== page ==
Many Americans think of the courts as a mechanism to change the law when legislatures won’t. In the courtroom, an aggrieved minority can find justice.

History does not exactly bear this narrative out, however.

Courts may uphold the rights of a minority, maybe not. Not only is the argument that the judiciary exists to protect us from the tyranny of the majority suspect, but reversing state and local laws through the courts might also be counterproductive for the interests of the minority in the long-run.

In 2015, the year of the Obergefell decision, 55 percent of U.S adults favored same-sex marriage. The Supreme Court’s ruling caught up with public opinion, which had changed amazingly quickly in a decade, largely due to the work of activists working in civil society and popular culture.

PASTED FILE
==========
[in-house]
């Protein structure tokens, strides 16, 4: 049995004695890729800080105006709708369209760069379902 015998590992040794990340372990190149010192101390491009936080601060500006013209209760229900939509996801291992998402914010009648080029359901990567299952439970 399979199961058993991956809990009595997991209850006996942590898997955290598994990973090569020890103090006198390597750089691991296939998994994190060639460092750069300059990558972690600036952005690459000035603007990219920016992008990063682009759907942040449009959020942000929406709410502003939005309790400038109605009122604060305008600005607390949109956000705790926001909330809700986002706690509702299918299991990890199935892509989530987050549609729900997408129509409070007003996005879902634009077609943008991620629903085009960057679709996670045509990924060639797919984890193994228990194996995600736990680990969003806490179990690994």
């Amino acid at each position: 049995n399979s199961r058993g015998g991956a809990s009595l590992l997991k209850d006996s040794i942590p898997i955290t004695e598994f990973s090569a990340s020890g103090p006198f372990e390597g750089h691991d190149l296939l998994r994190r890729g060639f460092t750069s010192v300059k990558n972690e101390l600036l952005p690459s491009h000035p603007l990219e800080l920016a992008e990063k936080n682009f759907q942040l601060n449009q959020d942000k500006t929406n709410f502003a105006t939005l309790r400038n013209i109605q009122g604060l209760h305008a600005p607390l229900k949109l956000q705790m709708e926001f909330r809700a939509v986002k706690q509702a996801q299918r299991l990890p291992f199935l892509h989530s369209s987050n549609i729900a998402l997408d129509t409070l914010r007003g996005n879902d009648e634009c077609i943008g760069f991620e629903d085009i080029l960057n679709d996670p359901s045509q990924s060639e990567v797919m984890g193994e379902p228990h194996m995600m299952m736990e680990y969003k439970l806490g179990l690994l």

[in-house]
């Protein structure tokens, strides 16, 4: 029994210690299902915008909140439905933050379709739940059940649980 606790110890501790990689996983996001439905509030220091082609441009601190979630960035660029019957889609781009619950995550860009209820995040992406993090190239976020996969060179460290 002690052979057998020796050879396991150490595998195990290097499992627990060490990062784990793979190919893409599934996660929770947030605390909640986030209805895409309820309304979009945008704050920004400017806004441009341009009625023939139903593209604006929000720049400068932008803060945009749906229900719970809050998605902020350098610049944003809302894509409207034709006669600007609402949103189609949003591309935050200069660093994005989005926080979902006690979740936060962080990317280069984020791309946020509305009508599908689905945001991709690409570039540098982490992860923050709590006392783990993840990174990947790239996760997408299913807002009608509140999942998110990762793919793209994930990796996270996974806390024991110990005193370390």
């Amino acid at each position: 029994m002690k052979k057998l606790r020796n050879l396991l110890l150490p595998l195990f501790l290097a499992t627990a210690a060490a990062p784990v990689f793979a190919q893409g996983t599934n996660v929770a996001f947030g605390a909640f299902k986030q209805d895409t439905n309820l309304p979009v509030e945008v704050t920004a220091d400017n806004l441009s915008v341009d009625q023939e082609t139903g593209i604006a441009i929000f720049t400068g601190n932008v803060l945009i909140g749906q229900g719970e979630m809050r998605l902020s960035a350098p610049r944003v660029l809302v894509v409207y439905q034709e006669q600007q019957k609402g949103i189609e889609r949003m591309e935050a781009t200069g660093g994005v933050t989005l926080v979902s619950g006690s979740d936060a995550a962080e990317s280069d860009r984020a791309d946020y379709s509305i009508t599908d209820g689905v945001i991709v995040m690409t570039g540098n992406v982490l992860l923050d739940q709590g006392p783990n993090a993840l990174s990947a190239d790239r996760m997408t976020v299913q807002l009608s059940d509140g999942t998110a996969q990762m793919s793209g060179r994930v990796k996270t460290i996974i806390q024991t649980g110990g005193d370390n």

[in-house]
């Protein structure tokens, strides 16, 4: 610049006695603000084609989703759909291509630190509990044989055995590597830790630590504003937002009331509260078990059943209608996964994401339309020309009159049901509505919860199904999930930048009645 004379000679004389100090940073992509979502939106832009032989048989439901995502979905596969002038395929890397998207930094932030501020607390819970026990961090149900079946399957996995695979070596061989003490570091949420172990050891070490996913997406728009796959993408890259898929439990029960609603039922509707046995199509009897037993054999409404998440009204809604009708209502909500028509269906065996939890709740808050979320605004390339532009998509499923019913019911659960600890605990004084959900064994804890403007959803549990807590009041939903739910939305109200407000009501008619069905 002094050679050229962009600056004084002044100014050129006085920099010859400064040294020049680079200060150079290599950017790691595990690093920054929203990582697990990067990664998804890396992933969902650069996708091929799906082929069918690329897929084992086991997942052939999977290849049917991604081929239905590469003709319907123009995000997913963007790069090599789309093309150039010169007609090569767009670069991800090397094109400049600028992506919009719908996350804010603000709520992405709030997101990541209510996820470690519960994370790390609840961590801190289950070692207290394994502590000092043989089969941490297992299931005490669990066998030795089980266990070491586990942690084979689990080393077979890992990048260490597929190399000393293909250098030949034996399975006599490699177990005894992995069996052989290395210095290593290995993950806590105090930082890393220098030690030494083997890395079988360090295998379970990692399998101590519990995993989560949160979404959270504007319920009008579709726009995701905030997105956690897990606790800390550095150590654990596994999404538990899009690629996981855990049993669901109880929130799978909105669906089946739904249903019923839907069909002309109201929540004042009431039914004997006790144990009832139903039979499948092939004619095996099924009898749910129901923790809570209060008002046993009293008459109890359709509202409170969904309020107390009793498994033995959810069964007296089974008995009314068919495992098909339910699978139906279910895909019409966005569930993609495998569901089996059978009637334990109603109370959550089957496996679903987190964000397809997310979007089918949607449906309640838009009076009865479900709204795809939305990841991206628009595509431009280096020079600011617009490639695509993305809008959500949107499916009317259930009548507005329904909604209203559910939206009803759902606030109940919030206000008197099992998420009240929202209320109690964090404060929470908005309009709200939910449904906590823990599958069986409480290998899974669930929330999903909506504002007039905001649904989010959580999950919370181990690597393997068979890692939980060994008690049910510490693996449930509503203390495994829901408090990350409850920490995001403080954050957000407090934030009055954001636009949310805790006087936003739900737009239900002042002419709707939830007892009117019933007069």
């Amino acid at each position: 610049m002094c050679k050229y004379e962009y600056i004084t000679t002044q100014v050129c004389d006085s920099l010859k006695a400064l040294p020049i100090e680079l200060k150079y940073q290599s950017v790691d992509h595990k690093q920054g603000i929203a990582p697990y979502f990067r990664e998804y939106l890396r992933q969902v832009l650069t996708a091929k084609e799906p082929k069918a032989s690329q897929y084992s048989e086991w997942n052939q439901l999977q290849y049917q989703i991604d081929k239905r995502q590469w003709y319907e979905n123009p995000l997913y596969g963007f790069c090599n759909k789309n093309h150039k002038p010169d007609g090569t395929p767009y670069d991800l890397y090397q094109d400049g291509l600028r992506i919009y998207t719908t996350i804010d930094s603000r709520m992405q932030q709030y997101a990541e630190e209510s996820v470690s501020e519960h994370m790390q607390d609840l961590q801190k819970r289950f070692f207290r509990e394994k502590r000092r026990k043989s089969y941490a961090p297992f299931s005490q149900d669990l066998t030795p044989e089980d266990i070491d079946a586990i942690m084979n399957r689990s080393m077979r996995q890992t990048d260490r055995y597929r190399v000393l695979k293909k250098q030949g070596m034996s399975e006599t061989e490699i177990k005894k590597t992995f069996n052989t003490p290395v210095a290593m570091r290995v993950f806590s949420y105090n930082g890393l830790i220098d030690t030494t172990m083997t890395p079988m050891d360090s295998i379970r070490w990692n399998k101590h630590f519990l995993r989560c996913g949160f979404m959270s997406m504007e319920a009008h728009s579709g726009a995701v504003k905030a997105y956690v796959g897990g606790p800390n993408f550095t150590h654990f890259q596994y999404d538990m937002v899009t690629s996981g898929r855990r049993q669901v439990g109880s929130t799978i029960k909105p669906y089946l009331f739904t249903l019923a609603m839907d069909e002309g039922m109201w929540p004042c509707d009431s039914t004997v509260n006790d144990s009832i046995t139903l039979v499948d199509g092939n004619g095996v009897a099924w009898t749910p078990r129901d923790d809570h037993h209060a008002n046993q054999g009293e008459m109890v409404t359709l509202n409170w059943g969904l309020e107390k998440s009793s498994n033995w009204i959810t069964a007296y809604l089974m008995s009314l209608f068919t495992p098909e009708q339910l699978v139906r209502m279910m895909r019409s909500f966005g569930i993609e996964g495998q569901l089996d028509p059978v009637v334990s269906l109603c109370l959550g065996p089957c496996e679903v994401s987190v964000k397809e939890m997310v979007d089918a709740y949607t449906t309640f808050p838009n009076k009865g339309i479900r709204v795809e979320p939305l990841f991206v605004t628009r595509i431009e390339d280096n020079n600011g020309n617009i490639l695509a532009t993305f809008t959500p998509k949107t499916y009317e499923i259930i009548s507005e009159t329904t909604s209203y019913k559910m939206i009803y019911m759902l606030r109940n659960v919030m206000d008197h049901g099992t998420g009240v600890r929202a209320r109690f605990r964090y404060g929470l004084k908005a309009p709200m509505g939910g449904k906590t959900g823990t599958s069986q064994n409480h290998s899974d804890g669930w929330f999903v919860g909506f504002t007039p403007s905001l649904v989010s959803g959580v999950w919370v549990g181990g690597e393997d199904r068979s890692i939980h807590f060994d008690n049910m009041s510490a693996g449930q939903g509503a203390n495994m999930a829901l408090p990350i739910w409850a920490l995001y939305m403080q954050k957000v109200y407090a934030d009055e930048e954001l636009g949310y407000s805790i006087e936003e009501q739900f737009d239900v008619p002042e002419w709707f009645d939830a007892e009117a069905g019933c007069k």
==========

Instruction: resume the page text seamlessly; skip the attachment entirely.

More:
In the 1973 decision Roe v. Wade, seven people made abortion legal for the entire U.S. overnight.

Two different issues, yes, but compare the progress made in the shift of societal attitudes on gay rights to abortion where as of last year, 40 percent of Americans believe it “should be illegal in all or most cases,” which is up slightly from where it was in 1995.

The American civil rights movement also had its court victories, but it combined strategic legal battles with two decades of robust democratic action—public protests, boycotts, sit-ins, persuasive public writing—which culminated in a series of laws passed by Congress.

Public attitudes on racial issues are certainly not where many activists today would like them to be, but it’s disturbing to consider where they might be if the question of legal racial discrimination in the U.S. had been decided in the courts alone.